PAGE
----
The London Branch held a seminar entitled ‘Investment arbitration: the past, present and future’, generously hosted by White & Case LLP, on 17 May 2017.
Irvinder Bakshi (Chair, London Branch) introduced the event. John Tackaberry QC (39 Essex Chambers, London Branch Committee) chaired the expert panel, which comprised David Goldberg (White & Case LLP), Dr. Guido Carducci (Independent arbitrator and professor, MCF and HDR) and Alexander Uff (Shearman & Sterling).
|[L to R: Dr. Guido Carducci, Alexander Uff, Irvinder Bakshi, John Tackaberry QC, David Goldberg) |
David Goldberg began by providing an overview of investment disputes involving states in the CIS region. Goldberg began by acknowledging the significant level of criticism levied at investment treaty claims, citing lack of transparency, cost, inconsistency of decisions and the “bitter fight between the ICSID regime and EU law” as key criticisms.
Goldberg offered four observations in respect of investment disputes in the CIS region:
- over the last few years the number of cases from the CIS region has significantly increased;
- previously the focus was on Ukraine but other states are increasingly involved;
- the amounts in dispute are going up;
- disputes now involve individuals from the CIS region, not just Western Europe.
Goldberg provided an overview of cases involving regions such as Ukraine, Moldova and the Kyrgyz Republic, highlighting that many arbitrations from this region are ICSID or ECT cases and a number involve applications for emergency measures.
Goldberg concluded by commenting briefly on Yukos, observing that Yukos will eventually provide answers to questions such as the provisional application of the ECT to Russia, in addition to acknowledging the role that it has played in forming arbitration policy in respect of issues such as the appropriate role of tribunal secretaries and the enforcement of arbitral awards set aside at the seat.
Addressing key issues relating from intra-EU BITs, with reference to EU case law and current proposals, Dr. Guido Carducci began by providing an overview of the applicable treaty regime, highlighting the huge increase in the number of investment treaties and treaties containing investment provisions (albeit without the aim of protecting investments). Carducci highlighted two key issues that relate to the EU position, firstly the question of who can sign a treaty?
The position, Carducci explained, is that the signature must come from the member state, not the EU. This was confirmed in an opinion issued by the European Court of Justice on May 16, 2017 at paragraph 292.
Secondly Carducci addressed the issue of compatibility between EU treaties and in particular, the effect of Article 351 of the Lisbon Treaty, considering whether the obligation to take all appropriate steps to eliminate incompatibilities between treaties was a ground for treaties not to be followed – there is, Carducci acknowledged, no automatic termination of a treaty in the circumstances. Carducci concluded by addressing two issuing arising from the prospect of investment courts: such courts depart significantly from the “root tradition” of party-appointed arbitrators; and in a “great shift”, an appellate tribunal may uphold, reverse or modify awards.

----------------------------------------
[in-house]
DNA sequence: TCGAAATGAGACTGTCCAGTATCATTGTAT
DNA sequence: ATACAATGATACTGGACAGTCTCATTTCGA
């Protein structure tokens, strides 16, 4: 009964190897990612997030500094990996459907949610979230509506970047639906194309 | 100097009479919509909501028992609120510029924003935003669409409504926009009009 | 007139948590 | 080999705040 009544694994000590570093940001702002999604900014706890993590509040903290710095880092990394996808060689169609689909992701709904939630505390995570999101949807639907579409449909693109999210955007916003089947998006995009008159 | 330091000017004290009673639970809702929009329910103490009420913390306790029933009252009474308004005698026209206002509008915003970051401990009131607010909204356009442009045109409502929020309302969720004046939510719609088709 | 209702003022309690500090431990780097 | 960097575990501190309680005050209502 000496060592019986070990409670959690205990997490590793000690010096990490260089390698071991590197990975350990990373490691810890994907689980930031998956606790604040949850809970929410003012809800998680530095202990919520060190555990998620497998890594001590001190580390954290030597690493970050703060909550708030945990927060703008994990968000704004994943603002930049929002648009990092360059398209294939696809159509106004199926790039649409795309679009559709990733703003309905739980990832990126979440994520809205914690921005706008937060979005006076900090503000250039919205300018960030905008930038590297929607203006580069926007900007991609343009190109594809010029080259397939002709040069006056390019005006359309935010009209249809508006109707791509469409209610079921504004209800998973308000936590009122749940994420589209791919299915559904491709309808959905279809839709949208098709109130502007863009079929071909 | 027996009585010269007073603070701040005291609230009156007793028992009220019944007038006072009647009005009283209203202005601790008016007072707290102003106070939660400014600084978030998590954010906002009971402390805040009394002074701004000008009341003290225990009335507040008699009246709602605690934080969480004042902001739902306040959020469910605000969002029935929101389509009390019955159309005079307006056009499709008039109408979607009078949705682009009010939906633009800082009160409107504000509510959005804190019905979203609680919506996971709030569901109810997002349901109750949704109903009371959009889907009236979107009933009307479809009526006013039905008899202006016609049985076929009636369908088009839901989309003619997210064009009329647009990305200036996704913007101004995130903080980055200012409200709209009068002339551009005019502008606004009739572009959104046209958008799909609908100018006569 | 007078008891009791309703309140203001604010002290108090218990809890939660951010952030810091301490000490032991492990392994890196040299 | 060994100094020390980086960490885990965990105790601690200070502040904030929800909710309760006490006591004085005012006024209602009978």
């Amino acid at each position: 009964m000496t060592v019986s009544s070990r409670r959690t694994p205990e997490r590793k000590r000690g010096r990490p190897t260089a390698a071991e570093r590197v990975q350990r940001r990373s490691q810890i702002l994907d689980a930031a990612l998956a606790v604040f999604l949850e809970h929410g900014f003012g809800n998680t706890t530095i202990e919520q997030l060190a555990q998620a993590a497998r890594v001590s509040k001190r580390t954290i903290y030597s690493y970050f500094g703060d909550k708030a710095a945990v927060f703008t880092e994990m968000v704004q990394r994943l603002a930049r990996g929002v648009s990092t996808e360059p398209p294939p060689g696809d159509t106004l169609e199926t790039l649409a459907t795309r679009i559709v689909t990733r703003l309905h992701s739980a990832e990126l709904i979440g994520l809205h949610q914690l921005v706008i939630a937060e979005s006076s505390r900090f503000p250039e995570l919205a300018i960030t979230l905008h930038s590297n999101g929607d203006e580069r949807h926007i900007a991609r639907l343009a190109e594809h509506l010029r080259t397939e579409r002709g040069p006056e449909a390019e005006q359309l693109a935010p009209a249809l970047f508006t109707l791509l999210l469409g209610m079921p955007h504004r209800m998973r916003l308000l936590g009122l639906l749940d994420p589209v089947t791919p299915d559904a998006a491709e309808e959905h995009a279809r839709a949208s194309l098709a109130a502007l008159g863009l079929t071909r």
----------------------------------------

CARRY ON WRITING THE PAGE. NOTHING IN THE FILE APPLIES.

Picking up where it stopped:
Alexander Uff concluded the seminar by providing his perspective on the past, present and future of proportionality in investment arbitration, noting that this issue provides an illustration of the different legal regimes at play in investment arbitration and how substantive arbitration law continues to evolve.
Uff observed that proportionality is not traditionally included in treaties but has formed part of the analysis undertaken by tribunals in respect of issues such as fair and equitable treatment.
Outlining the roots of proportionality in German law as a means of balancing the competing interests between states and private individuals, Uff noted that it has been described as a “principle” or a “doctrine” but was probably more accurately described as “a method of legal analysis”, requiring three consecutive analyses which consider issues such as necessity and disproportionate effect.
From its roots in the 1950s proportionality was adopted by the ECJ and ECHR and the first reference to it in an investment arbitration award appears to be in the 2003 Techmed v Mexico ICSID decision. Uff explained that cases concerning proportionality concern the exercise by the state of its regulatory powers and provided an overview of further cases, including Occidental and Ampal-American Israel Corp. et al v Arab Republic of Egypt.
Uff noted that Ampal represented the first time that a tribunal had applied a proportionality analysis in a purely contractual context, in that the state acted as a contractual party not in its regulatory capacity. Uff concluded by referring to the use of express language reaffirming the right of parties to regulate within their territories, the context in which a proportionality analysis is typically applied, in CETA.
The speakers’ presentations were followed by a lively question and answer session, which addressed pressing issues such as the dispute resolution regime proposed by CETA and the lack of use of mediation in investment treaty disputes, after which Irvinder Bakshi thanked the speakers and host. The evening concluded with a reception for the speakers and attendees, generously hosted by White & Case LLP.
Papers prepared by the speakers will be available on the London Branch’s website (www.londonarbitrators.org) in due course.